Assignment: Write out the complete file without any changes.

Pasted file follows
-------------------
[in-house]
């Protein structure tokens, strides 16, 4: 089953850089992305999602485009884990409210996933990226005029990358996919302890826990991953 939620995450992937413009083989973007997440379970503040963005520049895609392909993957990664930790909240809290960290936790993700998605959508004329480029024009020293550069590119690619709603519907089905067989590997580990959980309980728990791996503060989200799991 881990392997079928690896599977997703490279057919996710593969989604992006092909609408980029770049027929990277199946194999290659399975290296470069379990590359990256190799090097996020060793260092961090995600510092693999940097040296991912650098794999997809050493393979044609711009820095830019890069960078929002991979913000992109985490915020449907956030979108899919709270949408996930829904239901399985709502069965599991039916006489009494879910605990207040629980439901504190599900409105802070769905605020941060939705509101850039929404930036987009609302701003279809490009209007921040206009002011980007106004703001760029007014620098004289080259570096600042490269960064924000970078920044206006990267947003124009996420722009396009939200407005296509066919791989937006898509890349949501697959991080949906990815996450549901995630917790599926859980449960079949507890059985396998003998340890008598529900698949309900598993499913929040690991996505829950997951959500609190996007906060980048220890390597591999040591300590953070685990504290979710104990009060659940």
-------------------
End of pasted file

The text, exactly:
[in-house]
């Protein structure tokens, strides 16, 4: 089953850089992305999602485009884990409210996933990226005029990358996919302890826990991953 939620995450992937413009083989973007997440379970503040963005520049895609392909993957990664930790909240809290960290936790993700998605959508004329480029024009020293550069590119690619709603519907089905067989590997580990959980309980728990791996503060989200799991 881990392997079928690896599977997703490279057919996710593969989604992006092909609408980029770049027929990277199946194999290659399975290296470069379990590359990256190799090097996020060793260092961090995600510092693999940097040296991912650098794999997809050493393979044609711009820095830019890069960078929002991979913000992109985490915020449907956030979108899919709270949408996930829904239901399985709502069965599991039916006489009494879910605990207040629980439901504190599900409105802070769905605020941060939705509101850039929404930036987009609302701003279809490009209007921040206009002011980007106004703001760029007014620098004289080259570096600042490269960064924000970078920044206006990267947003124009996420722009396009939200407005296509066919791989937006898509890349949501697959991080949906990815996450549901995630917790599926859980449960079949507890059985396998003998340890008598529900698949309900598993499913929040690991996505829950997951959500609190996007906060980048220890390597591999040591300590953070685990504290979710104990009060659940």